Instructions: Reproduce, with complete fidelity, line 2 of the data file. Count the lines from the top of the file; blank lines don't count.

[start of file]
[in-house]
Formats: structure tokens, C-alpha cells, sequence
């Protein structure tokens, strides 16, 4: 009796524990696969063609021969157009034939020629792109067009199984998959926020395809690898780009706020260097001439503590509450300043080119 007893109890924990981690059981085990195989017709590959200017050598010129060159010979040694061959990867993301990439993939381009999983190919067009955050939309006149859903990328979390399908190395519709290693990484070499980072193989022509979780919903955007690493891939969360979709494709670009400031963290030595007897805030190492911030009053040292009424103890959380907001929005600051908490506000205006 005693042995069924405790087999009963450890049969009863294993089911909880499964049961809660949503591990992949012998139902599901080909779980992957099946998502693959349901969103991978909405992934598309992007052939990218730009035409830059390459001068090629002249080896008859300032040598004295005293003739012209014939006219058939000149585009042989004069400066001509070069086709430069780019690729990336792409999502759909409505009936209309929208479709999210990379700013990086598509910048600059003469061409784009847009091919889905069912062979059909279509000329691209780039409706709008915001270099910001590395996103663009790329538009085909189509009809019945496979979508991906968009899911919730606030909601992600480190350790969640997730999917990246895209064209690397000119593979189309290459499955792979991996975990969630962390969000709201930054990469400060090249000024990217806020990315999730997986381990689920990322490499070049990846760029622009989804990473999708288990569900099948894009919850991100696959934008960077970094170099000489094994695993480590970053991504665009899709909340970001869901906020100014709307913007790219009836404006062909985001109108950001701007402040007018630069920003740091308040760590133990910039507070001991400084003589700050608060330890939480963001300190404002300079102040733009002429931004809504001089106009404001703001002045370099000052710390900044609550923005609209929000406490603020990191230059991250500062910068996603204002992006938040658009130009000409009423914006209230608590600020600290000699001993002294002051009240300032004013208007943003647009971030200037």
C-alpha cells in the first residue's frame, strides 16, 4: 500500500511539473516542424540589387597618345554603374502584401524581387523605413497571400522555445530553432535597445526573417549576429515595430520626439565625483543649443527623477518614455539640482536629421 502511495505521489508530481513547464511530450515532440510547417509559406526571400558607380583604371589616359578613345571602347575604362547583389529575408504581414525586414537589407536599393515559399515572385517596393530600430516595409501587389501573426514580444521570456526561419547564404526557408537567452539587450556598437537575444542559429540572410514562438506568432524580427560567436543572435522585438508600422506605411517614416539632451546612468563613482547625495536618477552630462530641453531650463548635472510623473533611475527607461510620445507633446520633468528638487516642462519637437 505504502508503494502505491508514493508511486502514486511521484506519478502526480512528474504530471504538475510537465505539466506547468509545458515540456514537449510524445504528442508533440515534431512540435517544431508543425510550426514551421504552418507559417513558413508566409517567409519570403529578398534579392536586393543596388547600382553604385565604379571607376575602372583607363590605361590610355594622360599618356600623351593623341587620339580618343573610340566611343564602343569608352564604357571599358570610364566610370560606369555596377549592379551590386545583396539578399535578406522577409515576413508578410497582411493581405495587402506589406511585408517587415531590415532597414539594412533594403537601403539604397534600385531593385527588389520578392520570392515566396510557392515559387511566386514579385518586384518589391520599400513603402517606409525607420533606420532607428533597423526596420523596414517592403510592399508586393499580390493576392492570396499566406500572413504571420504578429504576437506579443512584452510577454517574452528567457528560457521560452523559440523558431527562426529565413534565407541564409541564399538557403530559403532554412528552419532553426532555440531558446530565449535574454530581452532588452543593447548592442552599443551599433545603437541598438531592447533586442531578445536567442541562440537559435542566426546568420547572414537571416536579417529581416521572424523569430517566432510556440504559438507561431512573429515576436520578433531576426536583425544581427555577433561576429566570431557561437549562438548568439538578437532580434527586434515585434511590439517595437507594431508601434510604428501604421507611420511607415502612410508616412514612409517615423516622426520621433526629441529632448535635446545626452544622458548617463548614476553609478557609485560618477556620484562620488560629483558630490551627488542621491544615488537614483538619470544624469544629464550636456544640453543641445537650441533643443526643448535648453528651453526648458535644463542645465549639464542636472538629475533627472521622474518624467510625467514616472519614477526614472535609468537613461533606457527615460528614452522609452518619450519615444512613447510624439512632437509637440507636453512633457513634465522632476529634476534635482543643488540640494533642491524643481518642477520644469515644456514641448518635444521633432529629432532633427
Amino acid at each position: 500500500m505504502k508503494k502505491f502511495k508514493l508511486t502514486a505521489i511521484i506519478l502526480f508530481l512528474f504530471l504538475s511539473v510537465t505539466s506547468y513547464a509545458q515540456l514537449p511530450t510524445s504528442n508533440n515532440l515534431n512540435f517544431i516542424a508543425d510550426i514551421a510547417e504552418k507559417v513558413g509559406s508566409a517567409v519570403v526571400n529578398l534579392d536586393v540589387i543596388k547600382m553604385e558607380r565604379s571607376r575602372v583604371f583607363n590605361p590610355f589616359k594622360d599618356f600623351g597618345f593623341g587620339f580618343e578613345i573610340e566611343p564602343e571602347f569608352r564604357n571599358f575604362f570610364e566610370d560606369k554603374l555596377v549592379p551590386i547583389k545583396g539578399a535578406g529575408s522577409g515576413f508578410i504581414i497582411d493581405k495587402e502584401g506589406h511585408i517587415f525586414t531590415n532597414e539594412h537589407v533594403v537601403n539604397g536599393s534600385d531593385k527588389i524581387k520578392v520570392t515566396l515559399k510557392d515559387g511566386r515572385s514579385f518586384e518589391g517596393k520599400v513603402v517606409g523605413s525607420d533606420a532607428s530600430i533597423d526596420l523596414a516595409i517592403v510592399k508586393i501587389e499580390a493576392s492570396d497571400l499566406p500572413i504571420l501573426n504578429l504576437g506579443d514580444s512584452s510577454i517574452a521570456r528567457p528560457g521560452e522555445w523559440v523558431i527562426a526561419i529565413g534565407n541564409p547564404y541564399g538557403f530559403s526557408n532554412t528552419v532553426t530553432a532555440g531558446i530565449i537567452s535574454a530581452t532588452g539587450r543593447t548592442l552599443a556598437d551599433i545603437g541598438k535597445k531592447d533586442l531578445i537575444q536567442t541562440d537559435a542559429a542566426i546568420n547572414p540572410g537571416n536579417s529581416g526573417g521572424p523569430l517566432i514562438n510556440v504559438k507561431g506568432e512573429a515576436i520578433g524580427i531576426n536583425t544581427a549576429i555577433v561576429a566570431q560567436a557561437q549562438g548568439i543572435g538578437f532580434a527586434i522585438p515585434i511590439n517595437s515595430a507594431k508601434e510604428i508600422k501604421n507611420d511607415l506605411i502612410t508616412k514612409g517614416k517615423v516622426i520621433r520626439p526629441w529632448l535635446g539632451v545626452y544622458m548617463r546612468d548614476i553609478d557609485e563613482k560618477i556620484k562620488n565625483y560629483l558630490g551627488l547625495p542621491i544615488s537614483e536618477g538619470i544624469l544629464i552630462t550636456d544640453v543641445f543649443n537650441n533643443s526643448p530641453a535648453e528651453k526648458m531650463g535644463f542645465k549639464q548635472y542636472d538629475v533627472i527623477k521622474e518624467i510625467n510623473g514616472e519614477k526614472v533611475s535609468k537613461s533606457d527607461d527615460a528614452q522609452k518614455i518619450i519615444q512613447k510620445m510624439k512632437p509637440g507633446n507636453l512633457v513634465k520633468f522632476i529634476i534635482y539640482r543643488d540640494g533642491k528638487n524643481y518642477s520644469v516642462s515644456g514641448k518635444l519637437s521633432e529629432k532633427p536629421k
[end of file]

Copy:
Formats: structure tokens, C-alpha cells, sequence